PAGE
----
Photo Credit: Priscilla Du Preez (IG: @andyourstorycontinues)
The best thing to do the first work week of the new year is to fly stealth. Pause the notifications on Slack (which was down universally on Monday, by the way, sending all the digital worker bees into a frenzy) and move any and all external meetings. Monday and Tuesday was like a warm up jog, slow and steady, tricking me into thinking, "Yeah, I can do this. Be productive without being stressed. This will be the new me."
Except on Wednesday, many folks like me in the U.S. spent the afternoon with a live stream of George Stephanopoulos covering the terrorism unfolding in the Capitol Building on our second monitors or in a small window in the corner of the screen. Utter dissonance. One of those shocking moments in life where you question if this is real life. So many thoughts and feelings jamming our heads and hearts at the same time.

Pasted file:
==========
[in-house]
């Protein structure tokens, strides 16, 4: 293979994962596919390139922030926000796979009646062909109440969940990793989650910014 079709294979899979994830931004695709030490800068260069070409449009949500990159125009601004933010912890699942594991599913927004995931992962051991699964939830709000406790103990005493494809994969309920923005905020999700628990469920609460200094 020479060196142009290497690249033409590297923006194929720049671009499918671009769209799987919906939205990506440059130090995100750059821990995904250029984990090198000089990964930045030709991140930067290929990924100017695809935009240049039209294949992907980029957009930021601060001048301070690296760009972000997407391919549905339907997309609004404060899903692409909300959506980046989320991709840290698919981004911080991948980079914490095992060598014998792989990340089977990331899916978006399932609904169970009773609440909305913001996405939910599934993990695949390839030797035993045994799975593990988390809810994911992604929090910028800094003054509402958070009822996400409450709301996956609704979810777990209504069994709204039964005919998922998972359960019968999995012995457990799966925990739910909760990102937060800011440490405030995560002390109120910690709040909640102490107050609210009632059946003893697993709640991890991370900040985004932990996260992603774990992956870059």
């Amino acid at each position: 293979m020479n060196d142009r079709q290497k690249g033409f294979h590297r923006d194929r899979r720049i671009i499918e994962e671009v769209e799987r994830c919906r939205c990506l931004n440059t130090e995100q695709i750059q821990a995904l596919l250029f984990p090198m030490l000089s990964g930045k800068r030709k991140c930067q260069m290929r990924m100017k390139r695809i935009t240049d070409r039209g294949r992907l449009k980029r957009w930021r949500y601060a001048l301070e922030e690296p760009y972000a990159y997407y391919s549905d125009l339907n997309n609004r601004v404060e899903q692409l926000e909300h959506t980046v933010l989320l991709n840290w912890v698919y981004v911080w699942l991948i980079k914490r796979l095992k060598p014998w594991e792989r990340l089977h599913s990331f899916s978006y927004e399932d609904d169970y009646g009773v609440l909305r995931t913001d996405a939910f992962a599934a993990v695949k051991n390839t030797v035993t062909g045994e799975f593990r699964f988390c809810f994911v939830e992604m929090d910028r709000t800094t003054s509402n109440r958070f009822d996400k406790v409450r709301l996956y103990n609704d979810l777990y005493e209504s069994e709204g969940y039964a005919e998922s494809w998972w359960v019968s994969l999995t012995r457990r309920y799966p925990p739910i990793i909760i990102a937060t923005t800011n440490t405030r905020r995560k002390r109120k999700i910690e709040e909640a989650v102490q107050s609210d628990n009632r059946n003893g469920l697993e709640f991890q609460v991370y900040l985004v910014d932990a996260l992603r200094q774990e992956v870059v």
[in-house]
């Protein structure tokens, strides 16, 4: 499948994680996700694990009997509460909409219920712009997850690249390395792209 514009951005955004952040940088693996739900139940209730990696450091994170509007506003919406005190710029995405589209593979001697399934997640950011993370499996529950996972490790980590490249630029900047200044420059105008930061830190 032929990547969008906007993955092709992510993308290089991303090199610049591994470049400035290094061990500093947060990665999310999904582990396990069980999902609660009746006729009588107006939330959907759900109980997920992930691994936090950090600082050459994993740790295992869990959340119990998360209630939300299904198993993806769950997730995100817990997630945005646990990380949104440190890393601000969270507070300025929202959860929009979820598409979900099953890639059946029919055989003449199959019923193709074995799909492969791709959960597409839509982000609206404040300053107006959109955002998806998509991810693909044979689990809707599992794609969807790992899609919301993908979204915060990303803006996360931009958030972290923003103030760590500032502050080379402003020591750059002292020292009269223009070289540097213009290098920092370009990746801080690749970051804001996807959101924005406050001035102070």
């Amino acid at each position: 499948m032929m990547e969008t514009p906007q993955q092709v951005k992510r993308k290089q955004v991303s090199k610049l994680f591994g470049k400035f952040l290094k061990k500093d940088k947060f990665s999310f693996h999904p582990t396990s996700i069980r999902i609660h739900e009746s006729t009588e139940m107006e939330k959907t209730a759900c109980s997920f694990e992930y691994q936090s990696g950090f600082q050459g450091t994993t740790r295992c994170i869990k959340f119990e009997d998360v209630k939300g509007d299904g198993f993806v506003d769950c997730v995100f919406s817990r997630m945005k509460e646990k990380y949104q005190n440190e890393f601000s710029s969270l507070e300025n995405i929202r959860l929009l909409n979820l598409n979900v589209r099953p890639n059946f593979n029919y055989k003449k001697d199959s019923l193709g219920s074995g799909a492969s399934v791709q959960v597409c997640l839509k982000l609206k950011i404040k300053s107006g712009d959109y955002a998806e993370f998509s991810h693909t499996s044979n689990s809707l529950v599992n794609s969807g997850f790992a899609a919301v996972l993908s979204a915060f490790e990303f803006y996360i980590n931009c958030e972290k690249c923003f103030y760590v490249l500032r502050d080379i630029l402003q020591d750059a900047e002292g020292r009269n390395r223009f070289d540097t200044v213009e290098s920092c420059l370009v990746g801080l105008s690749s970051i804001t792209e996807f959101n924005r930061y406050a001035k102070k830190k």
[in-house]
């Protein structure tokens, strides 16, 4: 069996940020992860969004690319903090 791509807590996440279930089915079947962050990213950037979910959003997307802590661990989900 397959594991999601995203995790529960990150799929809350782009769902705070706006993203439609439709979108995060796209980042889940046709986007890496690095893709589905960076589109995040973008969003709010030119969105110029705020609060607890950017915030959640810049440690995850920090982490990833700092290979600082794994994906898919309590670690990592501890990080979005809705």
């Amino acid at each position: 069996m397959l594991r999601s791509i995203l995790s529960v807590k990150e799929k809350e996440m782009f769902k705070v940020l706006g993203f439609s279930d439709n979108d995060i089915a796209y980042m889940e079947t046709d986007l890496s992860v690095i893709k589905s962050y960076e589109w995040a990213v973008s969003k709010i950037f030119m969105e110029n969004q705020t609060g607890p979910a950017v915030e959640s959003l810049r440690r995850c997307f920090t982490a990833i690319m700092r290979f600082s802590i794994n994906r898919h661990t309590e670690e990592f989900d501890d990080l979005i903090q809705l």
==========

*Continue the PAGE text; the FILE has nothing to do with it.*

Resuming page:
Privilege, double standard and just what the actual hell. How do people get to this point?
Since then, comfort is all I could think of and I find myself gravitating towards carbs and sweets, naturally. The jar of the Christmas Kit Kats is less full, the ice cream with the fuzzy ice on top is gone.
As I was eating away, I was just thinking about me again and just trying to console, me. Maybe in some twisted extreme way, this is how it starts: my pain, my needs, my discomfort, my job. The empathy starts to wain and connections to community weaken, I become comforted only by sugar-coated things. When only the "I" is what I care for, the welfare of neighbors loses importance as does any regard for the consequences of my actions.
Don't get me wrong, I still have a chocolate bar on the top shelf of my cabinet. But if this week has taught me anything, it is that on this journey of discovering true "self-care," caring for my community is just as important.